Monitoring Arterial Blood Pressure and Cardiac Output using Central or Peripheral Arterial Pressure Waveforms

  • J. Smith
  • L. Camporota
  • R. Beale


Arterial blood pressure and cardiac output are the two most important and frequently measured hemodynamic parameters in critically ill patients as they provide indirect information on global tissue perfusion and oxygen delivery, and can guide fluid management and vasoactive drug use [1, 2]. Inaccurate measurement of these parameters, both in the intensive care unit (ICU) and the operating room (OR), can lead to misdiagnosis and inappropriate treatment, potentially impacting on patient morbidity and mortality. In the ICU, arterial blood pressure is commonly measured invasively via a peripheral artery (e.g., radial) or less frequently via a central artery (e.g., femoral). However, because the arterial blood pressure is not constant throughout the arterial tree — as a consequence of changes in hydrostatic pressure, arterial stiffness, and pressure wave reflection that are dependent on individual characteristics (e.g., age, height, gender), disease state (e.g., sepsis), and the administration of vasoactive drugs — the site of arterial blood pressure measurement may not faithfully reflect organ perfusion pressure.


Mean Arterial Pressure Arterial Blood Pressure Pulse Wave Velocity Radial Artery Vasoactive Drug 
These keywords were added by machine and not by the authors. This process is experimental and the keywords may be updated as the learning algorithm improves.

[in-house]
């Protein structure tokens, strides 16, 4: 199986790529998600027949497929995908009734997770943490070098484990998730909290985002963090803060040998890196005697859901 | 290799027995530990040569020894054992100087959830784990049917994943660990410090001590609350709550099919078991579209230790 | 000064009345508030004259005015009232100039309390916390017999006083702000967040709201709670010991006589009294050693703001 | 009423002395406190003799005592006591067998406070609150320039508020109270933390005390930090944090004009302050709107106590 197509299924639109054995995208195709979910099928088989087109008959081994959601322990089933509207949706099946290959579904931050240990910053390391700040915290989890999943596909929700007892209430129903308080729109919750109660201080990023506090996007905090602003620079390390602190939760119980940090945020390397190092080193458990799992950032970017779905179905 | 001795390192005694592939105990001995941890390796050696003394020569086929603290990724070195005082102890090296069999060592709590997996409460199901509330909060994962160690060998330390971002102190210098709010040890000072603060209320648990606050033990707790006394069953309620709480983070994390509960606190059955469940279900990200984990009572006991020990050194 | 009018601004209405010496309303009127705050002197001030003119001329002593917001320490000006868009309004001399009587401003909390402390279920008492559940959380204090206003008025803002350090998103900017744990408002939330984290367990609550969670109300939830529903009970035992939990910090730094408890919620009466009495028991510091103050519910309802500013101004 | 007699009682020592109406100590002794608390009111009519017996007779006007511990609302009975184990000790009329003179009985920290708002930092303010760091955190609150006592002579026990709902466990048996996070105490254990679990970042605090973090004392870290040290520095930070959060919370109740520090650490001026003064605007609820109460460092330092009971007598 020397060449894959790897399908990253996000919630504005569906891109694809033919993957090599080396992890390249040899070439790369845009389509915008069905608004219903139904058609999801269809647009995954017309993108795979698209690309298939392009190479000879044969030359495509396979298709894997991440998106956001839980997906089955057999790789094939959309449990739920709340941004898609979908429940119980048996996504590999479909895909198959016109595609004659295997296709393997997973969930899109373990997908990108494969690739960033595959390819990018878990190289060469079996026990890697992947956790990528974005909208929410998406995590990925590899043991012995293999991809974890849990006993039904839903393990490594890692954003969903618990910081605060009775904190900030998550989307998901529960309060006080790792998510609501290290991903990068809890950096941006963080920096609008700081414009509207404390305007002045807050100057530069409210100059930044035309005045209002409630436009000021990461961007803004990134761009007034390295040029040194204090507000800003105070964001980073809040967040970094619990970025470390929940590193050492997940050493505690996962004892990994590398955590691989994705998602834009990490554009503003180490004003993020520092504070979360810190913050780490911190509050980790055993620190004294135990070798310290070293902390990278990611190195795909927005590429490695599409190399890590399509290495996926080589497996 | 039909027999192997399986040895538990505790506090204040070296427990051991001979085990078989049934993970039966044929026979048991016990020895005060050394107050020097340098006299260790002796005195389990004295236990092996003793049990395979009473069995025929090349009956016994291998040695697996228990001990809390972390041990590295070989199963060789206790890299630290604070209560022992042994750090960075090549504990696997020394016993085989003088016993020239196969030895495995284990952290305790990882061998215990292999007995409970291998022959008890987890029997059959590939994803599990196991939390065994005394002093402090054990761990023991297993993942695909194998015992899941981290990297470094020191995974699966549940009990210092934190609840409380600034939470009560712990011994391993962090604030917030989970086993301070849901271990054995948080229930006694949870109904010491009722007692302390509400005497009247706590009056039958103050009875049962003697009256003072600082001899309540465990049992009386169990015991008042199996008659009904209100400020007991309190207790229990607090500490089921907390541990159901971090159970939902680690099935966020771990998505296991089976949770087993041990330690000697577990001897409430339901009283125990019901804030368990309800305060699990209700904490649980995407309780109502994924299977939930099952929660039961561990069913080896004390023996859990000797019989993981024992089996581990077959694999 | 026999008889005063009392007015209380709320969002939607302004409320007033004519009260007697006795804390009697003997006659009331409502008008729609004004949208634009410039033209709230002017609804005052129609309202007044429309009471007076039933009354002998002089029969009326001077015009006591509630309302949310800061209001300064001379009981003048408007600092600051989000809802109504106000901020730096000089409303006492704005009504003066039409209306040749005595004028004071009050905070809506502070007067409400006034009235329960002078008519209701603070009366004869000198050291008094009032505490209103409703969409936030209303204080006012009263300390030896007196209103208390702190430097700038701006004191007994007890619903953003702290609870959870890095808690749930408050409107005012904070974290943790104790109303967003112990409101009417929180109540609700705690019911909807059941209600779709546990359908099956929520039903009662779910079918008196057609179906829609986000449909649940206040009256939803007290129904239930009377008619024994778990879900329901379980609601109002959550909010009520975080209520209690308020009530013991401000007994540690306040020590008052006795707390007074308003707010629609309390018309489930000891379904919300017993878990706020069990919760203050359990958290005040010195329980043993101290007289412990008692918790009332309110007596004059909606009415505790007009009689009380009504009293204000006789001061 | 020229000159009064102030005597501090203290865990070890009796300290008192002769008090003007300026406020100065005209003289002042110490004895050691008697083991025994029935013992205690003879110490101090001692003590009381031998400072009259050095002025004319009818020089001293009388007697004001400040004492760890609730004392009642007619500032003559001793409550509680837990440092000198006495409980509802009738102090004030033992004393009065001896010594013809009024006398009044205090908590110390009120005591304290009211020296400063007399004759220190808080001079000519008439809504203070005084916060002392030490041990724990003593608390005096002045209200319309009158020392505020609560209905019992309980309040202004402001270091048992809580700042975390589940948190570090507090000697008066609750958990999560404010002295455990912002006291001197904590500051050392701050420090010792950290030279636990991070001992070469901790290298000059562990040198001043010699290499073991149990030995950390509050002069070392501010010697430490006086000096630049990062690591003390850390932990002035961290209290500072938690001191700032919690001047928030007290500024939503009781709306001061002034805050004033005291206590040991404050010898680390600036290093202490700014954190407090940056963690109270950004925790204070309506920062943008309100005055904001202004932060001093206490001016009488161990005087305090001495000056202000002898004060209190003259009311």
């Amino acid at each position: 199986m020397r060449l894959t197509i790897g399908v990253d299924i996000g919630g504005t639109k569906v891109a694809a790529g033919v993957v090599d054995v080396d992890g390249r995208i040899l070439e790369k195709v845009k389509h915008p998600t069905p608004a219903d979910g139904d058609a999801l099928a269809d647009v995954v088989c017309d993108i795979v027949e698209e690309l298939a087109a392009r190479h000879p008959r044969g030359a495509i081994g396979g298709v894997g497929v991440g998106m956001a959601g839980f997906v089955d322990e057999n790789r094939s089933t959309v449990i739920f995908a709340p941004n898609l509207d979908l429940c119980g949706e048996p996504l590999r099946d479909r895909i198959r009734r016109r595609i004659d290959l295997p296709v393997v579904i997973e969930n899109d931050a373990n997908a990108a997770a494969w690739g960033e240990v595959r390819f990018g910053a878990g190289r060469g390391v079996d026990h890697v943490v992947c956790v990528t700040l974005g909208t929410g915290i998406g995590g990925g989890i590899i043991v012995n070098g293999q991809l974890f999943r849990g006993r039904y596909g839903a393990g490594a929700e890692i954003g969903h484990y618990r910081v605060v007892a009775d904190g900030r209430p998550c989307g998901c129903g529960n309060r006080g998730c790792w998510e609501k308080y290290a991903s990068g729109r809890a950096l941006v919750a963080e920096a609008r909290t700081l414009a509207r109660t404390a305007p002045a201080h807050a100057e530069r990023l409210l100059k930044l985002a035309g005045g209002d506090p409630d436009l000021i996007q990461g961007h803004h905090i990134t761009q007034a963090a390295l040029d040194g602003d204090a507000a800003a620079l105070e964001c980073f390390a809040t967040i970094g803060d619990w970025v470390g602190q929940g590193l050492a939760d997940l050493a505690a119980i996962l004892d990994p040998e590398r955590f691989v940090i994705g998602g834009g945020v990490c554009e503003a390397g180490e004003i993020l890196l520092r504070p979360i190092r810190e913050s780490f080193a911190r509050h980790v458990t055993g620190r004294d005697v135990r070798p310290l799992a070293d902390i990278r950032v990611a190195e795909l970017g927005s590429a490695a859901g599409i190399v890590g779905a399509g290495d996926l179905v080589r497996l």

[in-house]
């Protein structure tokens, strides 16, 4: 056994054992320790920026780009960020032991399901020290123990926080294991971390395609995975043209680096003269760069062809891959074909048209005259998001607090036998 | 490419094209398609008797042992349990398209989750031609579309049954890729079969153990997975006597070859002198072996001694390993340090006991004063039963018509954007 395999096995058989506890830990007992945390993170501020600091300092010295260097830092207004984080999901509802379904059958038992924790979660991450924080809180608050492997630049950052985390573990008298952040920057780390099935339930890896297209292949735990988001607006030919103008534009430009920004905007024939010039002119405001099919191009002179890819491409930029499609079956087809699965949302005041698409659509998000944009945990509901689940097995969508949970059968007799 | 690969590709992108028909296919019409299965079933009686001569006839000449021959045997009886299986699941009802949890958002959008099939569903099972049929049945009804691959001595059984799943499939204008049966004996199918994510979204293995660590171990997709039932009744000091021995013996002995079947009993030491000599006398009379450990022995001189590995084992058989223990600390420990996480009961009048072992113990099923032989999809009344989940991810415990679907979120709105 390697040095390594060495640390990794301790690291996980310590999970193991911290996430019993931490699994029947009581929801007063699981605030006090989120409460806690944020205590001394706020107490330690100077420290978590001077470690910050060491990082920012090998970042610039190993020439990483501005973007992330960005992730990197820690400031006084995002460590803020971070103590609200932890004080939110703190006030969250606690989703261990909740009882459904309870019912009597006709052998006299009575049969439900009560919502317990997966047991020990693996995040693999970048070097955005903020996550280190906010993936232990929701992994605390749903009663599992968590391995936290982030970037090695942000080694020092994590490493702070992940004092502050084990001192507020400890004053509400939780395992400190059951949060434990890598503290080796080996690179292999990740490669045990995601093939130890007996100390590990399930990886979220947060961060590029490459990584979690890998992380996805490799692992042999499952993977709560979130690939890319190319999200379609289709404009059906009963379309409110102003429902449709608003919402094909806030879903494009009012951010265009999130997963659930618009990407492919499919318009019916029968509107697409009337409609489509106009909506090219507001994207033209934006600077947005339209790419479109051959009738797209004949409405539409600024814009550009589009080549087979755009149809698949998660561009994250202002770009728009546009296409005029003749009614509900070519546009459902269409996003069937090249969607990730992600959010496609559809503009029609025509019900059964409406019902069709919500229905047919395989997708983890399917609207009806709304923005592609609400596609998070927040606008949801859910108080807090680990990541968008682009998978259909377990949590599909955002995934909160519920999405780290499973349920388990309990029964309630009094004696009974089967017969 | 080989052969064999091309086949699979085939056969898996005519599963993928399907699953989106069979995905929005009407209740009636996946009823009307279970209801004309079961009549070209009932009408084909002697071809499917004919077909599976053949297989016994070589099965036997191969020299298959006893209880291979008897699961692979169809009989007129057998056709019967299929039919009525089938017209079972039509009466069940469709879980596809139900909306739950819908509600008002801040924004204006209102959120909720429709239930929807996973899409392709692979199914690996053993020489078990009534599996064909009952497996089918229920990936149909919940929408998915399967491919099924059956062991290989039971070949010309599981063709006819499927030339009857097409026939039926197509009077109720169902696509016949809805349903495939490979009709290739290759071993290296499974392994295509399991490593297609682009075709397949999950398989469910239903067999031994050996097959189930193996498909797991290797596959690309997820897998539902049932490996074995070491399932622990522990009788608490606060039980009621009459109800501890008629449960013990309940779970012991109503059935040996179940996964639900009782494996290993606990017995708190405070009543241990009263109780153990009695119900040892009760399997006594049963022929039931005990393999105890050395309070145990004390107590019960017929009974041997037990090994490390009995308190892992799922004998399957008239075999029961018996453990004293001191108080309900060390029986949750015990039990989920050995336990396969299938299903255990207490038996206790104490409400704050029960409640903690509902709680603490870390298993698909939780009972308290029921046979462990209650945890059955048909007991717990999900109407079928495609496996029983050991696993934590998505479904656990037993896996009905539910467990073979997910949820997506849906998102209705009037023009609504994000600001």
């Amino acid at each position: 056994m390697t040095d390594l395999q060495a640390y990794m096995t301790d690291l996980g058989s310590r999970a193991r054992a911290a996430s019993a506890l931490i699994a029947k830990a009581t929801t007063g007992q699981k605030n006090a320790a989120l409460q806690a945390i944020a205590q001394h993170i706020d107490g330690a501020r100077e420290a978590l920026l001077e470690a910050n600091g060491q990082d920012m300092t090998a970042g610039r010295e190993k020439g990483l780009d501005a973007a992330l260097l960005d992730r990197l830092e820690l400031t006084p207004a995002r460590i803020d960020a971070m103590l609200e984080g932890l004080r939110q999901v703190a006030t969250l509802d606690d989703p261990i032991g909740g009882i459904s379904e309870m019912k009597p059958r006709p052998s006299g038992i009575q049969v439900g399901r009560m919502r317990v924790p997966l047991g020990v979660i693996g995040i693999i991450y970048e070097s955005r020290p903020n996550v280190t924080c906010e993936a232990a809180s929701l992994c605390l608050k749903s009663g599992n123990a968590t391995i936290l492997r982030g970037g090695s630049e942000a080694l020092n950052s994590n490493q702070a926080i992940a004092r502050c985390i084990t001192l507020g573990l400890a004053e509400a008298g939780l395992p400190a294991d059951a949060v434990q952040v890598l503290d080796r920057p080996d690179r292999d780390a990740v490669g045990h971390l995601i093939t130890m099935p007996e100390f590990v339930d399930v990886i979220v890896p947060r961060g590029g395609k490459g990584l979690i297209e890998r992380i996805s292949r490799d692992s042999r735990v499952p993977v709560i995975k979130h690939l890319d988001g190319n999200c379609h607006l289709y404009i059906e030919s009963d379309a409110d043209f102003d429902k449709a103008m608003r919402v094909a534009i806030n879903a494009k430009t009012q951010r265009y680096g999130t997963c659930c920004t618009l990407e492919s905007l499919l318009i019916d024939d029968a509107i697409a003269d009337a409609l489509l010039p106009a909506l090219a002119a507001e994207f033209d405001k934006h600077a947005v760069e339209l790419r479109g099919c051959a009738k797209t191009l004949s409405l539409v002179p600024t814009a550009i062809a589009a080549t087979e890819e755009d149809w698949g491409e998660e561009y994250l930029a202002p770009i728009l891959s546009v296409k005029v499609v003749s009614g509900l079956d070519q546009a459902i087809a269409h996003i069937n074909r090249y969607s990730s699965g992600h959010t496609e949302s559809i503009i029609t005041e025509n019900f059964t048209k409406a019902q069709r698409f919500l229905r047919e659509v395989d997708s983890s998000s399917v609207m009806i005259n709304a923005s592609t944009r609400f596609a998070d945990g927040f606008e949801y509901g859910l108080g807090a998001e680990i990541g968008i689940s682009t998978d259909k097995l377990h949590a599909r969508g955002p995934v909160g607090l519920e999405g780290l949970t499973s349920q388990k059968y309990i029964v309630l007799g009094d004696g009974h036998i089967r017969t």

Unable to display preview. Download preview PDF.

Unable to display preview. Download preview PDF.


  1. 1.
    Pinsky MR (2002) Functional hemodynamic monitoring. Intensive Care Med 28: 386–388CrossRefPubMedGoogle Scholar
  2. 2.
    Hofer CK, Ganter MT, Zollinger A (2007) What technique should I use to measure cardiac output? Curr Opin Crit Care 13: 308–317CrossRefPubMedGoogle Scholar
  3. 3.
    Cholley BP, Payen D (2005) Noninvasive techniques for measurements of cardiac output. Curr Opin Crit Care 11: 424–429CrossRefPubMedGoogle Scholar
  4. 4.
    Berton C, Cholley B (2002) Equipment review: new techniques for cardiac output measurement — oesophageal Doppler, Fick principle using carbon dioxide, and pulse contour analysis. Crit Care 6: 216–221CrossRefPubMedGoogle Scholar
  5. 5.
    Della Rocca G, Costa MG (2005) Volumetric monitoring: principles of application. Minerva Anestesiol 71: 303–306PubMedGoogle Scholar
  6. 6.
    Rodig G, Prasser C, Keyl C, Liebold A, Hobbhahn J (1999) Continuous cardiac output measurement: pulse contour analysis vs thermodilution technique in cardiac surgical patients. Br J Anaesth 82: 525–530PubMedGoogle Scholar
  7. 7.
    Tannenbaum GA, Mathews D, Weissman C (1993) Pulse contour cardiac output in surgical intensive care unit patients. J Clin Anesth 5: 471–478CrossRefPubMedGoogle Scholar
  8. 8.
    Weissman C, Ornstein EJ, Young WL (1993) Arterial pulse contour analysis trending of cardiac output: hemodynamic manipulations during cerebral arteriovenous malformation resection. J Clin Monit 9: 347–353CrossRefPubMedGoogle Scholar
  9. 9.
    Gratz I, Kraidin J, Jacobi AG, de Castro NG, Spagna P, Larijani GE (1992) Continuous noninvasive cardiac output as estimated from the pulse contour curve. J Clin Monit 8: 20–27CrossRefPubMedGoogle Scholar
  10. 10.
    Linton NW, Linton RA (2001) Estimation of changes in cardiac output from the arterial blood pressure waveform in the upper limb. Br J Anaesth 86: 486–496CrossRefPubMedGoogle Scholar